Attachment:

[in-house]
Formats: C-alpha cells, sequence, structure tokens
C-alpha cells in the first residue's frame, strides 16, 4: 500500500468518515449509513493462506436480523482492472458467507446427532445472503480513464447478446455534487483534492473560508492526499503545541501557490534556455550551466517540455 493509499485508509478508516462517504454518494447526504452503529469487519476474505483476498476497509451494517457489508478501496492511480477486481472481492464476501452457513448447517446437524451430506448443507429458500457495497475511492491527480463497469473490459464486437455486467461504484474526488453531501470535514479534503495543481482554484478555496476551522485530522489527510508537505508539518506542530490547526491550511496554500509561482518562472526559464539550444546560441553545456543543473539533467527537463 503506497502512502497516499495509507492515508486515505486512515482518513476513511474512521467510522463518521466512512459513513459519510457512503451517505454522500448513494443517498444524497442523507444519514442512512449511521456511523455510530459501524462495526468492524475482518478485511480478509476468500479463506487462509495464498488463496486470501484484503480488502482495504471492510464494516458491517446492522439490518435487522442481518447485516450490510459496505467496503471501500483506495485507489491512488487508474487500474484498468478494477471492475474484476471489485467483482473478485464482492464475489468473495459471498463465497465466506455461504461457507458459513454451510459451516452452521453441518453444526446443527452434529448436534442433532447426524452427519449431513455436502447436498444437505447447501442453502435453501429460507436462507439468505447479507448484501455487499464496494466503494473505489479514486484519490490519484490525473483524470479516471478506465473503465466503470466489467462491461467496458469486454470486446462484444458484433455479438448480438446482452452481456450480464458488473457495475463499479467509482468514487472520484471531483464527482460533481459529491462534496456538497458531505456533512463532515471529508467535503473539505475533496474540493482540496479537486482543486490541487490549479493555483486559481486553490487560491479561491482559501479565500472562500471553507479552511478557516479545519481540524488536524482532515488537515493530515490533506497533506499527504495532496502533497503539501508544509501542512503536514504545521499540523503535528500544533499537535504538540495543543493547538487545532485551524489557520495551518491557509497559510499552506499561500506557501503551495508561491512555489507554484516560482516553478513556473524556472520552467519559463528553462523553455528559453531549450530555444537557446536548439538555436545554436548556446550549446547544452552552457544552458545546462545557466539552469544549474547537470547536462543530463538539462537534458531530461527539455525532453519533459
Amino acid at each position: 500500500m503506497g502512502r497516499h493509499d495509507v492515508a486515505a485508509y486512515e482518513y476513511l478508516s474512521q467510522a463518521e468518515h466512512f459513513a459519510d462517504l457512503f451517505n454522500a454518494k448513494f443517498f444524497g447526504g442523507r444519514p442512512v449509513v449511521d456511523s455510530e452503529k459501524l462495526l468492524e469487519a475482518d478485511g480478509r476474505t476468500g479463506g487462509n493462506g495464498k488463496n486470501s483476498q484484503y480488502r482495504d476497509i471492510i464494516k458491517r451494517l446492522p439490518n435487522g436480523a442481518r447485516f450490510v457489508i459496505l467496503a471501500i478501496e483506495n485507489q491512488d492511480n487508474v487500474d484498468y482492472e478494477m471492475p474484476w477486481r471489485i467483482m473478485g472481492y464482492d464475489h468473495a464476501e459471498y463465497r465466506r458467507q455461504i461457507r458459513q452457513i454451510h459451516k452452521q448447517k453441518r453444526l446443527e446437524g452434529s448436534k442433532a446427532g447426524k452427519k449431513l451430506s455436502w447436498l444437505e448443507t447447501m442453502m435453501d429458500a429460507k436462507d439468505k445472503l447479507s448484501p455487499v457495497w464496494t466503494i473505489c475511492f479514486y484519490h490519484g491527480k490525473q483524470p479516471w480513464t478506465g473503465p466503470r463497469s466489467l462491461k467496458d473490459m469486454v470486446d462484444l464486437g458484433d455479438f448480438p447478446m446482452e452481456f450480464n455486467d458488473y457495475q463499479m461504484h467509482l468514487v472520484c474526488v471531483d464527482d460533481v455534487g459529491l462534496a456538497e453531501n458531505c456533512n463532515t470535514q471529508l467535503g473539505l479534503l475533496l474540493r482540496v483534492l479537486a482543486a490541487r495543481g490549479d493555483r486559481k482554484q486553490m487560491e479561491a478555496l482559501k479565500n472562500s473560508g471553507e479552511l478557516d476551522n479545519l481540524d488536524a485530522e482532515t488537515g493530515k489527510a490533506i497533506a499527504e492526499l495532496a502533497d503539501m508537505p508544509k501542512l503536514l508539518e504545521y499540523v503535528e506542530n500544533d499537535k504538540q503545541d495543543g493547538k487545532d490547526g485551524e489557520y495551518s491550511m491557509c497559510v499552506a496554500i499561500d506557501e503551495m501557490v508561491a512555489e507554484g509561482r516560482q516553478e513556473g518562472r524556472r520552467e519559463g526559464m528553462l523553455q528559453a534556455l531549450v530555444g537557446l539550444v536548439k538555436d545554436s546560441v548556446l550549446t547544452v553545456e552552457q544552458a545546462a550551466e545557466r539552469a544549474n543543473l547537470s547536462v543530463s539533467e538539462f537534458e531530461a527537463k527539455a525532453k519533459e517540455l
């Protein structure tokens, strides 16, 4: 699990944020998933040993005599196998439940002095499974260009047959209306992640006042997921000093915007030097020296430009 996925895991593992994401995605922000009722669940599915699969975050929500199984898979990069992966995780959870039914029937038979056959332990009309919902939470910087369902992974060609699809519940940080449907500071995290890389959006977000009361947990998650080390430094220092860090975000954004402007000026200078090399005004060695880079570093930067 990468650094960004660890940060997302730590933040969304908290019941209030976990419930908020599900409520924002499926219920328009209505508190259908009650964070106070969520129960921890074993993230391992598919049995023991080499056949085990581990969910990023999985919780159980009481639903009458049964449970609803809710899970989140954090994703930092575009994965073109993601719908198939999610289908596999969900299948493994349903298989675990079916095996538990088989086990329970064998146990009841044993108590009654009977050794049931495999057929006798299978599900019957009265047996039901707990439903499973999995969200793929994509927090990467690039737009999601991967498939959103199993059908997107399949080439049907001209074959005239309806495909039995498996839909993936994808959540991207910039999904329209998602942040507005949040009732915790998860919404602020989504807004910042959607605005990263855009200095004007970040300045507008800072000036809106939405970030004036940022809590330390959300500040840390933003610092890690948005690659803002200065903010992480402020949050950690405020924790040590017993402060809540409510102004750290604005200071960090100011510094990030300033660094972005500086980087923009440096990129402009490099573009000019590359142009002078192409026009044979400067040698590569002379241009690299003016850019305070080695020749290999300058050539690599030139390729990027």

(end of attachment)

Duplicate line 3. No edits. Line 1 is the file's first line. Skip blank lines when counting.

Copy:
C-alpha cells in the first residue's frame, strides 16, 4: 500500500468518515449509513493462506436480523482492472458467507446427532445472503480513464447478446455534487483534492473560508492526499503545541501557490534556455550551466517540455 493509499485508509478508516462517504454518494447526504452503529469487519476474505483476498476497509451494517457489508478501496492511480477486481472481492464476501452457513448447517446437524451430506448443507429458500457495497475511492491527480463497469473490459464486437455486467461504484474526488453531501470535514479534503495543481482554484478555496476551522485530522489527510508537505508539518506542530490547526491550511496554500509561482518562472526559464539550444546560441553545456543543473539533467527537463 503506497502512502497516499495509507492515508486515505486512515482518513476513511474512521467510522463518521466512512459513513459519510457512503451517505454522500448513494443517498444524497442523507444519514442512512449511521456511523455510530459501524462495526468492524475482518478485511480478509476468500479463506487462509495464498488463496486470501484484503480488502482495504471492510464494516458491517446492522439490518435487522442481518447485516450490510459496505467496503471501500483506495485507489491512488487508474487500474484498468478494477471492475474484476471489485467483482473478485464482492464475489468473495459471498463465497465466506455461504461457507458459513454451510459451516452452521453441518453444526446443527452434529448436534442433532447426524452427519449431513455436502447436498444437505447447501442453502435453501429460507436462507439468505447479507448484501455487499464496494466503494473505489479514486484519490490519484490525473483524470479516471478506465473503465466503470466489467462491461467496458469486454470486446462484444458484433455479438448480438446482452452481456450480464458488473457495475463499479467509482468514487472520484471531483464527482460533481459529491462534496456538497458531505456533512463532515471529508467535503473539505475533496474540493482540496479537486482543486490541487490549479493555483486559481486553490487560491479561491482559501479565500472562500471553507479552511478557516479545519481540524488536524482532515488537515493530515490533506497533506499527504495532496502533497503539501508544509501542512503536514504545521499540523503535528500544533499537535504538540495543543493547538487545532485551524489557520495551518491557509497559510499552506499561500506557501503551495508561491512555489507554484516560482516553478513556473524556472520552467519559463528553462523553455528559453531549450530555444537557446536548439538555436545554436548556446550549446547544452552552457544552458545546462545557466539552469544549474547537470547536462543530463538539462537534458531530461527539455525532453519533459